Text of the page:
Managing Perceptions: Accept ThemPosted on October 25, 2015

Kendall L. Stewart, MD, MBA, DLFAPA

Why are leaders hesitant to do this?

Being open minded is not nearly as easy as it sounds. When others disagree with us, it is hard not to become defensive. This is especially true when they are nasty or adopt an arrogant tone—a time-honored technique embraced by generations of insecure people. Remaining cool and collected when under attack is first a worthy goal, then an act and finally the genuine posture of a mature physician leader. This takes time and practice. Reading about it in a leadership blog is not enough. It is a start though.

What is the case for doing it anyway?

Until you have accepted others’ perceptions as reasonable and legitimate, you have no chance of changing them—or learning from them and modifying your own. People have their perceptions and they are among their most treasured possessions. The more unreasonable they are, the more resistant they are to modification or abandonment. This means you cannot ignore them or allow yourself to be surprised by them. Perceptions must be accepted and managed respectfully. This is not just a nice thing to do. It is the only approach that works.

How can you do it?

View this as your duty. Leaders exist to produce results. You cannot produce results until you take this first step.

Recognize your arousal. Your heart rate will accelerate. Your respirations will increase. Your voice will be shaky. Your benign familial tremor will worsen. You will feel the urge to say something stupid. Emotional arousal is hard to miss—except in yourself.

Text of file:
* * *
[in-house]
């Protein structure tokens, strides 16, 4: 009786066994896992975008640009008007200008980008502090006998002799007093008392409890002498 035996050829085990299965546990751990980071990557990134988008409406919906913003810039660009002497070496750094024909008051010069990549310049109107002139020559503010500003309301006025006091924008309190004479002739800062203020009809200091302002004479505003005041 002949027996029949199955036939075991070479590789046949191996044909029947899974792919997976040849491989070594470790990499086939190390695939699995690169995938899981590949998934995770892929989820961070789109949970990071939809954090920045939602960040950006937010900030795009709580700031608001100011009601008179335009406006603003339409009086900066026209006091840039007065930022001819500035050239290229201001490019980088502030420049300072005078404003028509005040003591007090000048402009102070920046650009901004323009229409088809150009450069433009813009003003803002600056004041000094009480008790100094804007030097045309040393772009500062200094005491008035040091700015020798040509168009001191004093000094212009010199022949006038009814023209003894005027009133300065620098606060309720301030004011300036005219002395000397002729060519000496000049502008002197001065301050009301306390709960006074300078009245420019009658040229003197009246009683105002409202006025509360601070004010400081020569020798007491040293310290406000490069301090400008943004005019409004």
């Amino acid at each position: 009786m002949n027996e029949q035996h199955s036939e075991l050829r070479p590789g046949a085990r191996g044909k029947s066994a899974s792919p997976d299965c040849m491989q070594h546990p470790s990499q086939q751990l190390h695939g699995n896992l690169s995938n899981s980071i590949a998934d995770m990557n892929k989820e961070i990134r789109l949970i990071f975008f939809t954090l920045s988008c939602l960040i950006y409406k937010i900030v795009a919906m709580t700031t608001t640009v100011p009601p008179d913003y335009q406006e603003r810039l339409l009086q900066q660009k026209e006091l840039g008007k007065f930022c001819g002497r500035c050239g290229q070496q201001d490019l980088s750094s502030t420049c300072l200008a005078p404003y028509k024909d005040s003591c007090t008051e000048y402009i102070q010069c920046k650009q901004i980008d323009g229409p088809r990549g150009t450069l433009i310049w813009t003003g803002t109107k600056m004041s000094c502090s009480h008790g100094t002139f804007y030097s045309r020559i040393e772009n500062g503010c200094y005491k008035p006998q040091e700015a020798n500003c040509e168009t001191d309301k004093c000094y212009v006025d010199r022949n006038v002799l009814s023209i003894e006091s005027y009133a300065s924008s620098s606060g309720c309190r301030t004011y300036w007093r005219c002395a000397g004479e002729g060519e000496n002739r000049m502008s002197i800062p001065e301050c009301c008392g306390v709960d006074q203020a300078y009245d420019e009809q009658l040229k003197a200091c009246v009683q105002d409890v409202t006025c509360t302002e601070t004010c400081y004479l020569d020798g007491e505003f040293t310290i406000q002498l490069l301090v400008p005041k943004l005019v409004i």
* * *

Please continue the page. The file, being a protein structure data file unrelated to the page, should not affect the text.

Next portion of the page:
Keep your mouth shut. Most of what you say when you are hurt or angry you will regret later.

Calm yourself. This will usually take a few minutes. Making eye contact and nodding your understanding helps. Deep breaths help. Taking notes can be helpful. Pretend you are a disinterested reporter.

Ask clarifying questions. Wait until you are calm enough to ask questions without being surly or appearing put upon.

State your understanding and acceptance. You do not have to agree. You just have to make it clear that you get it. When you have accurately summarized others’ perceptions, ask whether you’ve got it and whether there is anything else they want to make sure you understand. React the way you would with a difficult patient. The skill set is pretty much the same.

How have you accepted others’ perceptions as legitimate even when you strongly disagreed with them?

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